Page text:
Berkeley, Calif. • Memorial Stadium
Saturday, October 25th, • 12.30 p.m. (MST/PDT)
Radio: KNST (Brian Jefferies, Les Josephson)
Oscar Ramirez, Associate Broker for Prudential Aegis Realty, sponsors the Scouting Report. If you are considering buying or selling a home, a winter residence or simply looking for a place to spend leisure time when visiting Tucson, give Oscar a call. He has 35 years real estate & 1031 exchange experience. He's an avid golfer and a member at one of Tucson's finest private clubs. For more information, give Oscar a call at 520-360-7600 or click on the banner below.
CAL AT A GLANCE
Coach: Jeff Tedford (10-10, 1 year)
Offense: Multiple Defense: 4-3 2002 Record:7-5, Pac-10: 4-4/T4th
Site: Berkeley, Calif.
Series Record: Arizona leads, 11-9-2, and has won the last four meetings.
Last meeting: Arizona set aside the turmoil of the revolt and upset Cal 52-41.
LAST TIME OUT
Both teams are coming off close losses to UCLA. The Bears fell 23-20 in overtime last weekend, while Arizona lost 24-21 the week before. The Cats had a bye last weekend.
WHEN CAL HAS THE BALL
Jeff Tedford has the reputation as a quarterback guru and he has two pretty good ones to choose from. Aaron Rodger's has the job right now, despite the fact that back up Reggie Robertson would be the second highest rated passer in the Conference with enough attempts. Robertson started the season as the starter but soon gave way to the junior college transfer.
Rodgers has been solid for the Bears. He isn't putting up the numbers that Kyle Boller did a year ago, but he keeps the offense moving and has a nice strong arm.
"Their quarterback (Aaron Rodgers) has continued to improve," said Wildcat coach Mike Hankwitz. "If you look at his statistics, he is hitting 56 percent of his passes and has thrown seven touchdowns, but he has only thrown three interceptions, which is the key."
The big key to the offense is the running of Adimchinobe Echemandu. Echemandu is one of the better runners in the Pac-10 and has a nice combination of strength and quickness. Averaging over five yards a carry keeps the offense moving.
"Echemandu has the speed to really make things happen in their running game," noted Hankwitz.
Cal has a number of talented wide receivers, six of whom have double figure catches. The team completes a high percentage of passes but that does not mean they only throw short. There receivers all average over 12 yards a catch and the big play is a key component of their offense.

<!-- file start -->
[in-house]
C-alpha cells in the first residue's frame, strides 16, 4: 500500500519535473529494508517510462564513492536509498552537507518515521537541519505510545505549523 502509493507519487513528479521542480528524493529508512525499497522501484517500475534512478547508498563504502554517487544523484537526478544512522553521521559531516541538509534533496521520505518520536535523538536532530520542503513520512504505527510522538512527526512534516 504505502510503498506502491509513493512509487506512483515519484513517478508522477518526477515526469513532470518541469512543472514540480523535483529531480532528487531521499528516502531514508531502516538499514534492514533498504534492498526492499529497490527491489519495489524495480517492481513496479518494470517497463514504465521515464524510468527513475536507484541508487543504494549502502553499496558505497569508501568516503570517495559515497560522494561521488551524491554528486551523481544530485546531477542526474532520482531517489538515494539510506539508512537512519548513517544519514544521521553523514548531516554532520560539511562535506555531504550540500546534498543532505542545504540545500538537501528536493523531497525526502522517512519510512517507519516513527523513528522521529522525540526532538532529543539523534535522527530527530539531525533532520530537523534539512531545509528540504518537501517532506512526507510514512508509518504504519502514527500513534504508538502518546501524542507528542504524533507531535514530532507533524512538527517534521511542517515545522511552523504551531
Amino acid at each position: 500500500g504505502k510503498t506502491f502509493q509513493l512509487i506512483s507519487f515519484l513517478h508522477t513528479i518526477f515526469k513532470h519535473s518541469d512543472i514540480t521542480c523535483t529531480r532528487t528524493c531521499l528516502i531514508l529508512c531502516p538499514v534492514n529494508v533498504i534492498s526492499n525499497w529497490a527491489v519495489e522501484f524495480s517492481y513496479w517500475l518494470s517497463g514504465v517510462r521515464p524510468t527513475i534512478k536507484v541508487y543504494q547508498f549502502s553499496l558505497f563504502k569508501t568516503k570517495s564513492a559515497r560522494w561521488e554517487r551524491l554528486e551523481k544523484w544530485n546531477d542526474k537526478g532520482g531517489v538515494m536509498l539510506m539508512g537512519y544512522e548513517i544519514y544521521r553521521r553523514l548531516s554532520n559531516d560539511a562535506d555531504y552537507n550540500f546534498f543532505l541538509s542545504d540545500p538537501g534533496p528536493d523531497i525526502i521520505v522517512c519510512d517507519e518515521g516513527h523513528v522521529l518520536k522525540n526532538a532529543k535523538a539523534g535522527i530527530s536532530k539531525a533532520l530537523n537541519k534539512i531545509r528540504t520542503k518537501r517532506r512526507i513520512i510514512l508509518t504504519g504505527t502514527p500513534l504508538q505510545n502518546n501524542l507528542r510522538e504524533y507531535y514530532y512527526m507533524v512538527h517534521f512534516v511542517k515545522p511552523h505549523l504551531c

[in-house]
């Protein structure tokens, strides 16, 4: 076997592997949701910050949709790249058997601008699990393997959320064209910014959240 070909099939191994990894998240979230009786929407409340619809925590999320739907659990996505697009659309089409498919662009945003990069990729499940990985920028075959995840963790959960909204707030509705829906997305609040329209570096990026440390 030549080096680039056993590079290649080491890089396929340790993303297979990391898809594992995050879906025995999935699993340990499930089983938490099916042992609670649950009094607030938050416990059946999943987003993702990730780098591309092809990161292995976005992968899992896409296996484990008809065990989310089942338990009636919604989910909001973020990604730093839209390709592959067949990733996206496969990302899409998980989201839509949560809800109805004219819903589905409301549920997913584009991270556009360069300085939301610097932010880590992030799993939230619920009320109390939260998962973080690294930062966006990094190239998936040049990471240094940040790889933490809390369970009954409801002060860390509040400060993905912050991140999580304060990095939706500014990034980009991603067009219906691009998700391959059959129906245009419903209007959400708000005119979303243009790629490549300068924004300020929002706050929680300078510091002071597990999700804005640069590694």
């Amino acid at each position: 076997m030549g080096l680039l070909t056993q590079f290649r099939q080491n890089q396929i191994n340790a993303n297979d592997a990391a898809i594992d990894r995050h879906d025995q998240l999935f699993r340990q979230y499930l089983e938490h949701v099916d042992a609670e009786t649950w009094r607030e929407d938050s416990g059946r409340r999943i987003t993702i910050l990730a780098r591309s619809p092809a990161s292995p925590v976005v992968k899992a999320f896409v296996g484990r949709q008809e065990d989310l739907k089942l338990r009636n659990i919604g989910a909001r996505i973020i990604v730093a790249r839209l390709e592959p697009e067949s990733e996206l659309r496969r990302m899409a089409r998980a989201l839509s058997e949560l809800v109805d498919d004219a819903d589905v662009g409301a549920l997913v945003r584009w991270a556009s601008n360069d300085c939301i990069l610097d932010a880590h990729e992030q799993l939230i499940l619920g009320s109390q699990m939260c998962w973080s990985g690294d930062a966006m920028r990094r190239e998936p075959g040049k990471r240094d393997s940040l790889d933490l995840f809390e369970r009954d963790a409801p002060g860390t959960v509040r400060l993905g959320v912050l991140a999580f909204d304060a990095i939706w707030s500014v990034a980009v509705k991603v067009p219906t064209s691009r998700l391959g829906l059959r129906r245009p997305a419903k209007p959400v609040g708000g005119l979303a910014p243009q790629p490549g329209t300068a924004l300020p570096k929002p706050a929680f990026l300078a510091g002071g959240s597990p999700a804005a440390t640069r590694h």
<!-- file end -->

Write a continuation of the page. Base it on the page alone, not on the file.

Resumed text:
"Obviously, (Geoff) McArthur, who is third in the country in receiving yards, is a dangerous threat," said Hankwitz. "If you look at his last four games, he has probably had over eight or nine receptions per game. (Burl) Toler is an excellent receiver on the other side. (Vincent) Strang, their punt returner, has stepped in, and he is a quick guy."
Stopping the big play is critical for the Cats. Long plays were key in their losses to TCU and Washington State, but Arizona kept UCLA from the big strike and should have beaten the Bruins. The Arizona defense has made huge strides the past few weeks after getting hammered early in the season. The defensive line still lacks depth, but the Cats have been able to hide the difficiency by mixing up the schemes.
Arizona employs a version of the 4-3 where they have moved their outside linebackers to defensive end and have a safety playing a rover linebacker spot.
WHEN ARIZONA HAS THE BALL
The Arizona offense is finally starting to click. After several weeks of looking terrible, the offense came alive against a good UCLA defense. The biggest key is the return of Clarence Farmer. Farmer saw limited action under Mackovic, but has been a focal point of the offense since Hankwitz took over.
The Cats have shifted the emphasis of the offense to better suit the personnel. The offensive line has taken hit after hit, so the team is using a more spread out attack that relies on quick passes and misdirection in the running game. The Wildcats will also use the shotgun quite a bit, mainly in an effort to protect the quarterbacks and get the ball out of their hands quicker.
Arizona will use two quarterbacks, but true freshman Kris Heavner will get the bulk of the snaps. Heavner has amazing pocket presence for a young player and has all the tools to be a very good passer. He has a cannon arm and is quite mobile. He does have a tendency to try to force things and he's thrown a number of costly interceptions, including one that was run back for the winning score by UCLA.
Spelling Heavner will be the speedy Nic Costa. The sophomore is one of the fastest players in the Pac-10 and adds a whole new dimension. Costa is a good passer, but is deadly with his legs and is a threat to break a long one any time he takes off running.
The receiving corps is solid. Biren Ealy has the makings of a star, while the tight ends have slowly become more and more important to the passing game.
The Cal defense is a decent unit, but does give up points. Four times they have surrendered 30 points or more, including three of the five losses. They are very aggressive and have a number of solid players, despite losing 10 starters from last year's team.
"Defensively, they are starting to play better," Hankwitz said. "They had seven sacks against UCLA, so it will be a tremendous challenge going up there."
OUTLOOK: This is a key game for both clubs. The Bears are trying to stay in the bowl hunt, while Arizona wants their moral victories to become an actual victory. The last few games have been shutouts and the Cats need their offense to show up. If they can put points on the board they have a good shot at a win. If the offense fails to move the ball, then it could be a long day for the visitors from Tucson.
With no television, join Cat Tracks in out Chat Room for updates and discussion of the game and team. Discuss this story on the FOOTBALL MESSAGE BOARD